300 missing Egyptian fishermen return from Libya

Aya Nader
3 Min Read
Authorities in Sudan interrogated 32 fishermen from the Egyptian boat "Hadi El-Rahman" Tuesday night, amid ongoing investigations of 108 fishermen accused of illegally entering and working inside Sudanese regional waters. (Photo by Laurence Underhill / DNE)
With pressures on local fish stocks increasing, some Egyptian fisherman are venturing out into the territorial waters of other countries Laurence Underhill / DNE
300 missing Egyptian fishermen return from Libya.
(Photo by Laurence Underhill / DNE)

The Egyptian Foreign Ministry facilitated the return of 300 Egyptian fishermen from Libya on Friday after their disappearance during a Misrata battle.

Misrata, 200km east of Libya’s capital Tripoli, is a major sea port and free trade zone. The port city was hit by air strikes last week, following which Turkish Airlines, the last foreign airline operating in Libya, suspended its flights to the city.

All 300 fishermen lost at sea are from Kafr El-Sheikh, north of Cairo. Egypt’s Foreign Ministry coordinated with the internationally recognised government in Tobruk, the governor of Kafr el-Sheikh, and the head of the fishermen’s syndicate in order to determine their whereabouts.

Violence has flared in Libya at various points since the overthrow of former president Muammar Gaddafi, who was killed in October 2011 by militant fighters

Clashes at Tripoli Airport had begun when militants, backed by fighters, from the city of Misrata launched an assault on the airport, which was under the control of militants from the town of Zitan for three years. Previously, those militias had fought together against the overthrown president.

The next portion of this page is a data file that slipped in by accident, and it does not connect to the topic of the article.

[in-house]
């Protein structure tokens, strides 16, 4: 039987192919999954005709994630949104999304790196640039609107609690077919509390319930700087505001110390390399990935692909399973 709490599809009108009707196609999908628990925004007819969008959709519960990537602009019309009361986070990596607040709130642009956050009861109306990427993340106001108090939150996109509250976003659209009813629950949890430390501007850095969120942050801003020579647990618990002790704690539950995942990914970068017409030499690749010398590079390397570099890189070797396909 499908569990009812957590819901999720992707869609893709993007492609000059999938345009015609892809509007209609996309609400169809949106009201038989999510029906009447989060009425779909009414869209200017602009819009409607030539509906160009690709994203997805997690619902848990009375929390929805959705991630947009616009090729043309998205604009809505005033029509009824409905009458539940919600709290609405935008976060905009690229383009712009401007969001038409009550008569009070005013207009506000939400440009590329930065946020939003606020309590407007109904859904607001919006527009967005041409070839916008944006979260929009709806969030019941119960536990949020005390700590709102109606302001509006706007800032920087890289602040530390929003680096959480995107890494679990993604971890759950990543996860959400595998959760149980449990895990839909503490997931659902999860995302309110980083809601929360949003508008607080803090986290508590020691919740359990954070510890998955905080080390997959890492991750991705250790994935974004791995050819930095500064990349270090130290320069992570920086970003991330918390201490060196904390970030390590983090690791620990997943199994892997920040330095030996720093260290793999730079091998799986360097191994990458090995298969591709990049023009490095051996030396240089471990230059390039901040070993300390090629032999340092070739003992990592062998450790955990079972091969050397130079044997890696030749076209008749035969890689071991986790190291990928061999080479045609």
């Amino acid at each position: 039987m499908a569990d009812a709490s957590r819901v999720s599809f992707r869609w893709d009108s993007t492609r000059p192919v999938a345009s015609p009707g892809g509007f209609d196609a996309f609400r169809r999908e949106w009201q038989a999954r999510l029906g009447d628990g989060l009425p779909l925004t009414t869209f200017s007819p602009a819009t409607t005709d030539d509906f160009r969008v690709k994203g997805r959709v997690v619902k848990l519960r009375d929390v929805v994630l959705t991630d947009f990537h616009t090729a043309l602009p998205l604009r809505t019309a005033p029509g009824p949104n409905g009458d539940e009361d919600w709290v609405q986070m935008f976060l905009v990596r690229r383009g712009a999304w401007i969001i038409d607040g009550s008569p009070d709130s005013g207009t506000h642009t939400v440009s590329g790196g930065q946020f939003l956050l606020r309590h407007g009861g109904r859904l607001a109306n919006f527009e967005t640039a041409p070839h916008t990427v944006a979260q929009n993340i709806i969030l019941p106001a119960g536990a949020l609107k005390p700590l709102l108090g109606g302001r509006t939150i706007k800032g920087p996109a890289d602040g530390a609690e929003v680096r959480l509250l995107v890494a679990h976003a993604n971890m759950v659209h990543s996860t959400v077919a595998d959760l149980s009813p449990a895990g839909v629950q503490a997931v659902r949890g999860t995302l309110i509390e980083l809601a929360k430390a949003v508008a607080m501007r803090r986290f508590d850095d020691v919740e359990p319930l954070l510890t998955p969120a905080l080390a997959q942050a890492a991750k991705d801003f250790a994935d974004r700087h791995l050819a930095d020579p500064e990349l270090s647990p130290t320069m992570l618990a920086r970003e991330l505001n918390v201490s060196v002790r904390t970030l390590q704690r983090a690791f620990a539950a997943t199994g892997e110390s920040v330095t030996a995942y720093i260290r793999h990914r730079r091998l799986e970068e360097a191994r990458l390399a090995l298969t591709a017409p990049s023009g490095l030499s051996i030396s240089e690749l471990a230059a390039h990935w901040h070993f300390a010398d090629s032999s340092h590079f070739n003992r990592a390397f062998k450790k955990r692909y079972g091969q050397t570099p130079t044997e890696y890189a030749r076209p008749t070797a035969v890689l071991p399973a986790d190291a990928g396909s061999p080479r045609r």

While its UN-recognised Libyan government resides in the eastern city of Tobruk, an Islamist-dominated assembly has clung onto power in Tripoli, despite losing an election.

The interim Libyan government said that it had asked the leaders of Zitan and Misrata several times to reach a ceasefire and conduct talks.  Forces loyal to Libya’s internationally-recognised government began airstrikes on the militia-held Misrata at the end of December, hitting its school of aviation.

Once seen as heroes, ex-rebels, particularly Islamists, have been blamed for attacks that killed dozens of security force members, judges and foreigners in Benghazi, the cradle of the 2011 revolt.

Violence surged in May 2014, when retired general Khalifa Haftar began a campaign to root out Islamist militias from Benghazi.  At the time, Libya’s government denounced his actions and declared him an outlaw. Haftar is now a commander of what is left of the Libyan army, which is aligned with the Tobruk-based government.

Haftar, who led ground forces in the 2011 uprising that toppled Gaddafi, sees himself as the chief of the “national armed forces”. The national army fragmented after the fall of Gaddafi, but some of its forces, including the air force, are now under the control of Haftar.

Militias in Libya have recently kidnapped several Egyptian citizens and some have been killed, including most recently a doctor, his wife, and his daughter.

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